Milan, Por el Heredero de Pedromartir Locarni y Iuan Bautista Bidello, 1610.
8vo. In contemporary full limp vellum with title in contemporary hand to spine. Extremities with wear. Repair and a small hole to front board and missing vellum on upper outer corner of back board. Previous owner's name in contemporary hand to title-page. First 8 leaves lightly washed. Damp stain throughout, however mainly affecting pp. 169-340. The paper is still good and solid. A good copy in its original binding. [Blank], 16 ff, 722 pp, [blank]. [mispaginated between pp. 704-707, as called for].
Scarce first edition of 'Don Quixote' to be printed in Italy, being the 10th overall printing of part one, preserved in its first binding. The editor changed Cervantes's dedication to the Duque de Béjar for that of Vizconde Vitaliano, otherwise the text follows that of the second edition printed in Madrid by Juan de la Cuesta in 1605.
This masterpiece, which established the genre novel in Western literature, was first published by Cuesta in Madrid in 1605 and became an instant success. The first edition, published in Madrid in 1605, was followed by three pirated editions later the same year and two further authorized editions. The first part of Don Quixote was revised by Cervantes up to and including the third Cuesta edition of 1608, the second part was not published until 1615.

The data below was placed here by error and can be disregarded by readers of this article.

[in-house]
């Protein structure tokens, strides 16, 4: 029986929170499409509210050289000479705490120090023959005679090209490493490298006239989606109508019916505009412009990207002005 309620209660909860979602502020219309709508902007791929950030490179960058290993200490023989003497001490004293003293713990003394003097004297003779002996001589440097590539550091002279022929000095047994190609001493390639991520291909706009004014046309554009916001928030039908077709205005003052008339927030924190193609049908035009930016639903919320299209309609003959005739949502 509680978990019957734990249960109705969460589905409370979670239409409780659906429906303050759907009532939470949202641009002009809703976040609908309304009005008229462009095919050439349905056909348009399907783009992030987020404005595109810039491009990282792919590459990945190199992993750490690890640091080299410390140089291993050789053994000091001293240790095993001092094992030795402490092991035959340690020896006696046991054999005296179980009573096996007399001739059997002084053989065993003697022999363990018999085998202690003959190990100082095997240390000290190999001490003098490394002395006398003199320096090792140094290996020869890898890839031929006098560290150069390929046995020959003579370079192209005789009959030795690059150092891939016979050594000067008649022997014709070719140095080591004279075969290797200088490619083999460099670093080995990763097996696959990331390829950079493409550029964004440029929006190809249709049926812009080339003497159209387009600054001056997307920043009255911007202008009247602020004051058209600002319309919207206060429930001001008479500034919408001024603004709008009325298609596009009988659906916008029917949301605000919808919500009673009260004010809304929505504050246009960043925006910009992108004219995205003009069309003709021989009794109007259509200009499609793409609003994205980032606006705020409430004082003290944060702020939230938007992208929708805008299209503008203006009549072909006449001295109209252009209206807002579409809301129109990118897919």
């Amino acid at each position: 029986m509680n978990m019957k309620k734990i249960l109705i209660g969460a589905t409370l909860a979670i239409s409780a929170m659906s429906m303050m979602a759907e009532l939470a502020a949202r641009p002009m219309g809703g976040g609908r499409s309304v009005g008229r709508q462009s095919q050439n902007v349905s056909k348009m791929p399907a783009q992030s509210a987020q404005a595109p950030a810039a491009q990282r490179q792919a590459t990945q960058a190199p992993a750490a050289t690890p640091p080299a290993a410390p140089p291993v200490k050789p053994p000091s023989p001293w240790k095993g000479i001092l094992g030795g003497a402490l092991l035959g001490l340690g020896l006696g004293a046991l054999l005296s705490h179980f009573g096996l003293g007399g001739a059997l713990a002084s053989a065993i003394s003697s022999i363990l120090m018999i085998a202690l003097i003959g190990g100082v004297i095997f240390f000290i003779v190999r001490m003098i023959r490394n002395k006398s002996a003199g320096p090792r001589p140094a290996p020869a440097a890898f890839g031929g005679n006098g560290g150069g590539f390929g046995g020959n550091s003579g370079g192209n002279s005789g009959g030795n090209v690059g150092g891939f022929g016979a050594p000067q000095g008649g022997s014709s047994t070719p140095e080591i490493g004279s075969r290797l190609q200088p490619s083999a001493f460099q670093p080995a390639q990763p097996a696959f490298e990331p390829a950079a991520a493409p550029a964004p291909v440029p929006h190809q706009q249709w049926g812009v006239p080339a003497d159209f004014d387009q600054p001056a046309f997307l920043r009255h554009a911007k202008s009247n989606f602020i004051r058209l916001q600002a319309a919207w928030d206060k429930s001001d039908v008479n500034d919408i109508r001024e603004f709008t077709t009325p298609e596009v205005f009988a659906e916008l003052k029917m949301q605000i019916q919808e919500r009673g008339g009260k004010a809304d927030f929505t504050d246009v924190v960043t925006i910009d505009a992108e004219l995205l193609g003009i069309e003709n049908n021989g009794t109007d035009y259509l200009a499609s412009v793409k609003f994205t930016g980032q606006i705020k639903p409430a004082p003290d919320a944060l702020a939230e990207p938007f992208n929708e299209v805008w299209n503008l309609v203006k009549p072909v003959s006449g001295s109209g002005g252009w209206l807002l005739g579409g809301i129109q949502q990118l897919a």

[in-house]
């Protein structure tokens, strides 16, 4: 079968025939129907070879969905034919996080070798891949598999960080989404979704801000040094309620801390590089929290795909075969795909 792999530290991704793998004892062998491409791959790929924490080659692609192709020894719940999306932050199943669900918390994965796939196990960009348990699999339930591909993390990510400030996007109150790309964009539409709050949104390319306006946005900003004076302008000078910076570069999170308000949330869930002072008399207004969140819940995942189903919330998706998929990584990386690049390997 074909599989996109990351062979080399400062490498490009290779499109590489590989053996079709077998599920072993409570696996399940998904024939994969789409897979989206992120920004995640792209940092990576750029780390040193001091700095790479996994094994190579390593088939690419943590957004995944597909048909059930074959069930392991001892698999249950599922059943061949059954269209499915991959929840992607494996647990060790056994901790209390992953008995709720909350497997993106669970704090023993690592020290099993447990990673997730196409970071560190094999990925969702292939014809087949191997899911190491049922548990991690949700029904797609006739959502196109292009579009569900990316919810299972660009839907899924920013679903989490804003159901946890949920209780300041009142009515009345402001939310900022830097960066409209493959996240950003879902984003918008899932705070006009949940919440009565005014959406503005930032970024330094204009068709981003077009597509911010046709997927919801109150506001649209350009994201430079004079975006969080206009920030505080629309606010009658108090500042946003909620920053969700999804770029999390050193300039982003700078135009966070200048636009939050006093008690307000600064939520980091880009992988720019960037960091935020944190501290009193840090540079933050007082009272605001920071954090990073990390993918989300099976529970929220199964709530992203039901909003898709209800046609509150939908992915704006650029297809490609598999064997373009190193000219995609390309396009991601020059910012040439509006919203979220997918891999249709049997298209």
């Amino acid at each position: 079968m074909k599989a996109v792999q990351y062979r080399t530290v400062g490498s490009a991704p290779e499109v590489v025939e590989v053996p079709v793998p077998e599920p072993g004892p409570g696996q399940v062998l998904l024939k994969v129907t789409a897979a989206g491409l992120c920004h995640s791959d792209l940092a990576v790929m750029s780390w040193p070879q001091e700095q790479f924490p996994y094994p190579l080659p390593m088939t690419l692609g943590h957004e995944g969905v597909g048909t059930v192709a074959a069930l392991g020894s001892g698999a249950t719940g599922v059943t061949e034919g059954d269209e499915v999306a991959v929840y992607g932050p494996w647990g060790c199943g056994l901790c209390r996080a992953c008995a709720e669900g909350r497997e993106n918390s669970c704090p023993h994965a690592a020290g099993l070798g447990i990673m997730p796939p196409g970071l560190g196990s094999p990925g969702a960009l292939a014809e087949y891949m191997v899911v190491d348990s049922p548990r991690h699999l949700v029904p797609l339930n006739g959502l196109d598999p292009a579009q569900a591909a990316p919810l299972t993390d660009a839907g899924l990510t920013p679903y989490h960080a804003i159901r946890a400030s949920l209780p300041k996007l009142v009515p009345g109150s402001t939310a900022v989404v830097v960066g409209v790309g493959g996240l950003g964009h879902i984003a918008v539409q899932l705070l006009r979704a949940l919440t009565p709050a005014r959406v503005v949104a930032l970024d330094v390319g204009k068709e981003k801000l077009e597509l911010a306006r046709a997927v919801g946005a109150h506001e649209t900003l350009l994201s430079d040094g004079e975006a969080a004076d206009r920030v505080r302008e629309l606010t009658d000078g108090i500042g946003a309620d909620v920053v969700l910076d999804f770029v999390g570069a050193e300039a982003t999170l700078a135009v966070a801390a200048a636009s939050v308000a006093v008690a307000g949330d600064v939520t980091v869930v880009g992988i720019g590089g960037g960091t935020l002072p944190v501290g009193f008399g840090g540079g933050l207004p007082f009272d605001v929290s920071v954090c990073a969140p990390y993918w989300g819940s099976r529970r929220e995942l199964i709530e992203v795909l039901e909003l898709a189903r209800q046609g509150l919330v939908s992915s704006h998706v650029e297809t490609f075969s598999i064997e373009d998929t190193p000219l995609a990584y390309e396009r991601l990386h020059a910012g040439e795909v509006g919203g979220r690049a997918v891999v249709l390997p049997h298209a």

“The first part of Don Quixote came out in 1905. What had begun as a simple satire on the tedious chivalric romances of the time broadened into a sweeping panorama of Spanish society; and it was this, the variety, the liveliness, and the gibes at the famous, which won it instant fame. Its larger claims, the subdued pathos, its universal humanity, were slower to be appreciated. But within months Don Quixote and Sancho Panza had become legendary […]. Don Quixote is one of those universal works which are read by all ages at all times, and there are very few who have not one time or another felt themselves to be Don Quixote confronting windmills or Sancho Panza at the inn.” (PMM 111)
(PMM 111, being the first edition from 1605)